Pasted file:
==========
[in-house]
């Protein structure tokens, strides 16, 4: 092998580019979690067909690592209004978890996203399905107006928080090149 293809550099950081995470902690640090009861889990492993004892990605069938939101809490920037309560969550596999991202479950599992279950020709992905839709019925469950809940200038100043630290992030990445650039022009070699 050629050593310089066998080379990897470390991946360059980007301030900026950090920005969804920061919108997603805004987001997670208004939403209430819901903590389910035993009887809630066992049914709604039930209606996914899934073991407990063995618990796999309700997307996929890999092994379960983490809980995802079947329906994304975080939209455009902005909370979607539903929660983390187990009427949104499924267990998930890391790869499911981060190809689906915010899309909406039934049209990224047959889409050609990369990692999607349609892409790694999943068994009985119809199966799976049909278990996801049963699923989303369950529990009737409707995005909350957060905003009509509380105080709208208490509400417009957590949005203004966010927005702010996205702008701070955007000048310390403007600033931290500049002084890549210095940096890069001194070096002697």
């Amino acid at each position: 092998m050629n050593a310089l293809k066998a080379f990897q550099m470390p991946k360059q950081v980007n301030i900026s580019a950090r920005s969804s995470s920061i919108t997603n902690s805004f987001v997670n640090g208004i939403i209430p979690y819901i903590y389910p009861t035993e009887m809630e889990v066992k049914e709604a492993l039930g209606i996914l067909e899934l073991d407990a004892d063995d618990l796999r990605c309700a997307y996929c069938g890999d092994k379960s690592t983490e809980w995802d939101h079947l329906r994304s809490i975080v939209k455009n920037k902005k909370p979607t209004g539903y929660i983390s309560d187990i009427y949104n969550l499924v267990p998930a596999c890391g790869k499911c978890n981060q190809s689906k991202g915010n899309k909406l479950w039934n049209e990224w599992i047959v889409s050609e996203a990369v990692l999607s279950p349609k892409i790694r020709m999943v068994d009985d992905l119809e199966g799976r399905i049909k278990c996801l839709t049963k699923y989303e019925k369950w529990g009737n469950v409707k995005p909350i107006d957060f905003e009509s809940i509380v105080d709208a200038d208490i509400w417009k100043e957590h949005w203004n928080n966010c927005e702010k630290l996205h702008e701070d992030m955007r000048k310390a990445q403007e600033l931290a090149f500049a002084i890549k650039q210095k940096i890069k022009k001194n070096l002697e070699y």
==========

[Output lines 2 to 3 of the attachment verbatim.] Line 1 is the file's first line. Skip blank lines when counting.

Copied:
């Protein structure tokens, strides 16, 4: 092998580019979690067909690592209004978890996203399905107006928080090149 293809550099950081995470902690640090009861889990492993004892990605069938939101809490920037309560969550596999991202479950599992279950020709992905839709019925469950809940200038100043630290992030990445650039022009070699 050629050593310089066998080379990897470390991946360059980007301030900026950090920005969804920061919108997603805004987001997670208004939403209430819901903590389910035993009887809630066992049914709604039930209606996914899934073991407990063995618990796999309700997307996929890999092994379960983490809980995802079947329906994304975080939209455009902005909370979607539903929660983390187990009427949104499924267990998930890391790869499911981060190809689906915010899309909406039934049209990224047959889409050609990369990692999607349609892409790694999943068994009985119809199966799976049909278990996801049963699923989303369950529990009737409707995005909350957060905003009509509380105080709208208490509400417009957590949005203004966010927005702010996205702008701070955007000048310390403007600033931290500049002084890549210095940096890069001194070096002697």
């Amino acid at each position: 092998m050629n050593a310089l293809k066998a080379f990897q550099m470390p991946k360059q950081v980007n301030i900026s580019a950090r920005s969804s995470s920061i919108t997603n902690s805004f987001v997670n640090g208004i939403i209430p979690y819901i903590y389910p009861t035993e009887m809630e889990v066992k049914e709604a492993l039930g209606i996914l067909e899934l073991d407990a004892d063995d618990l796999r990605c309700a997307y996929c069938g890999d092994k379960s690592t983490e809980w995802d939101h079947l329906r994304s809490i975080v939209k455009n920037k902005k909370p979607t209004g539903y929660i983390s309560d187990i009427y949104n969550l499924v267990p998930a596999c890391g790869k499911c978890n981060q190809s689906k991202g915010n899309k909406l479950w039934n049209e990224w599992i047959v889409s050609e996203a990369v990692l999607s279950p349609k892409i790694r020709m999943v068994d009985d992905l119809e199966g799976r399905i049909k278990c996801l839709t049963k699923y989303e019925k369950w529990g009737n469950v409707k995005p909350i107006d957060f905003e009509s809940i509380v105080d709208a200038d208490i509400w417009k100043e957590h949005w203004n928080n966010c927005e702010k630290l996205h702008e701070d992030m955007r000048k310390a990445q403007e600033l931290a090149f500049a002084i890549k650039q210095k940096i890069k022009k001194n070096l002697e070699y």